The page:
The driver calmly said, “Well, I didn’t plan on fucking him, just listening to his music. Is that alright?”
The truck exploded in laughter from everyone but the guy who asked the original question. Then I said, “If you don’t shut-up, I’ll put in Queen’s Greatest Hits.” That one got a little laughter, and then there was a piranha feeding frenzy of harassing the hell out of the homophobe in the back seat.
I grew up in a house full of moderate racism, chauvinism, and especially homophobia. In fact, when I was in my late teens and early twenties, I often heard this statement from my father: “I don’t have any problem with black people. Now, I wouldn’t my any of my daughters to marry one, but I have no problem with black people.” This statement always made me laugh my ass off; I’m not sure he ever got the irony, but what can you do?
I’ve had friends tell me my father was just a product of his generation, but that never quite covered it for me. Despite my upbringing, I became totally color- and sexual preference-blind by the age of 12 or so.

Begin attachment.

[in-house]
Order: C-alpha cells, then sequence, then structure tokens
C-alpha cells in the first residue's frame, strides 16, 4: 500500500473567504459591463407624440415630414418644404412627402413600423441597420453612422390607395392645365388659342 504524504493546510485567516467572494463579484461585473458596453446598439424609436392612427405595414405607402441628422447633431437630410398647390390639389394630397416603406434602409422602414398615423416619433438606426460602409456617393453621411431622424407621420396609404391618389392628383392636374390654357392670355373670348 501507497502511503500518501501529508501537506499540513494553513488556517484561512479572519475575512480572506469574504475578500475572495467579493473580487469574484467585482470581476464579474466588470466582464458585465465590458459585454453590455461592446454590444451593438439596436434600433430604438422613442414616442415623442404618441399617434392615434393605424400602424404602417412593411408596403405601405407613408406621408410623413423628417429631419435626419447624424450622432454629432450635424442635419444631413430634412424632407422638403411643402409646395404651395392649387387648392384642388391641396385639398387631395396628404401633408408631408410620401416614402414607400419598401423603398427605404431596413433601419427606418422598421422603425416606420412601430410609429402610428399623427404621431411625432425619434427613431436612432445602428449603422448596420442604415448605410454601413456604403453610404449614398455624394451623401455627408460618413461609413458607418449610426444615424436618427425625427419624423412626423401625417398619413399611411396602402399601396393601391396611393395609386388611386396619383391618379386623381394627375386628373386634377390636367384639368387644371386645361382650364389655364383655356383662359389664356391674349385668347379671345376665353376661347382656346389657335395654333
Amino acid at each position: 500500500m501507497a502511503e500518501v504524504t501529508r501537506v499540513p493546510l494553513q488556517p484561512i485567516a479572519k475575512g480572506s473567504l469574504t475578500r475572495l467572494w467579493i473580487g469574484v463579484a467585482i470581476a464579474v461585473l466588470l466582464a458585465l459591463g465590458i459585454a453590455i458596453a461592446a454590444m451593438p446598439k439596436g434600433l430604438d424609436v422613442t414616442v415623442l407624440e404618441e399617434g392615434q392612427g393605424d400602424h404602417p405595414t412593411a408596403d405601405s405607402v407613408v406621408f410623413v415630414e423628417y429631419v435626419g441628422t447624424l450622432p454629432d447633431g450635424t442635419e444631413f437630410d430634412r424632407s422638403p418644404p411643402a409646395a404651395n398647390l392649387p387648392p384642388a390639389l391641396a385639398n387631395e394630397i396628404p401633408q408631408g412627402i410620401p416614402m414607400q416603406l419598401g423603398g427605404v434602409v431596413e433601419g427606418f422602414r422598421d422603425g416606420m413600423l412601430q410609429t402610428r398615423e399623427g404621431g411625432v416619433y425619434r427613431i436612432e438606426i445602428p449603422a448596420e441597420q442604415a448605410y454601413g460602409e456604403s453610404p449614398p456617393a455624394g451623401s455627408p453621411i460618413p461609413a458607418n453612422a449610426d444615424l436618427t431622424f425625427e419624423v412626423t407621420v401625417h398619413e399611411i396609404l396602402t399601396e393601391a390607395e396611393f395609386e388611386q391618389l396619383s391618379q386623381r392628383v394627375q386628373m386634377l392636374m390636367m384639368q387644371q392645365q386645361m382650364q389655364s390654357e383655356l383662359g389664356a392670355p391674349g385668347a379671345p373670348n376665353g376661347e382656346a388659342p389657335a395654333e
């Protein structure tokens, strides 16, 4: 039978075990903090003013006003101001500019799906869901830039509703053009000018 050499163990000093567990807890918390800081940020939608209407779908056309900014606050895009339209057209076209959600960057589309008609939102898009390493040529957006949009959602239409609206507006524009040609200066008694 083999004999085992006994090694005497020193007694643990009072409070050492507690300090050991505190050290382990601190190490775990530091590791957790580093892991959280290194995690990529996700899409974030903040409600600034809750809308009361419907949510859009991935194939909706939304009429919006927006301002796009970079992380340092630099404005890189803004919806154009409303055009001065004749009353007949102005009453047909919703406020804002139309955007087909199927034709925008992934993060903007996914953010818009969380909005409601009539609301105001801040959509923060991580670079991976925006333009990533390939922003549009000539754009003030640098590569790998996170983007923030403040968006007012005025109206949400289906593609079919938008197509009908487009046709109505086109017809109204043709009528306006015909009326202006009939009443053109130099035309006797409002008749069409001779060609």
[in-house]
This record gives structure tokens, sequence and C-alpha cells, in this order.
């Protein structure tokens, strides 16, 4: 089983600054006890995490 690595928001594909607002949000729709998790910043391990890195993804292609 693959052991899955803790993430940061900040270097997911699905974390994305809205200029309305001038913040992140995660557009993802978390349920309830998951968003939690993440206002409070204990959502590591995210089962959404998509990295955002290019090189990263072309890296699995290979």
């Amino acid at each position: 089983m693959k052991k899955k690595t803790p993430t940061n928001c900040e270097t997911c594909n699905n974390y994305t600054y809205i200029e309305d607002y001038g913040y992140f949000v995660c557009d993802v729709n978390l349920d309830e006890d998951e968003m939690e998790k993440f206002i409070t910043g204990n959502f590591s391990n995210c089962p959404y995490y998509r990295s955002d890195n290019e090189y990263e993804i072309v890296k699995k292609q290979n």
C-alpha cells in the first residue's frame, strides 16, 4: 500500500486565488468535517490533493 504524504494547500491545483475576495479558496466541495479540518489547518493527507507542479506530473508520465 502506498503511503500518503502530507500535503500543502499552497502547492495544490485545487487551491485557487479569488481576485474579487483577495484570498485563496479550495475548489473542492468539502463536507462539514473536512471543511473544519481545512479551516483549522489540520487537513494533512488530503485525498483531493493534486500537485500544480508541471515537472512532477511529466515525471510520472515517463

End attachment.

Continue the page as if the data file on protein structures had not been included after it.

The great thing about Elton John’s music is it gives me a chance to explain my three-quarter hatred for greatest hits albums. With Elton John’s first greatest hits set in 1974, they got all of the wrong songs; none of my favorites are on there.
These are my favorite Elton John pre-‘74 songs: “Country Comfort” from Tumbleweed Connection (‘70), “Levon” and the title cut from Madman Across the Water (‘71), “Mona Lisas and Mad Hatters” from Honkey Chateau (‘72), and, of course, “All the Girls Love Alice” from Goodbye Yellow Brick Road (‘73).
When it comes to albums, it’s a nose-to-nose race between Captain Fantastic and the Dirt Brown Cowboy with the beautifully haunting “Someone Save My Life Tonight” (I’ve been there many, many times, folks), and Goodbye Yellow Brick Road.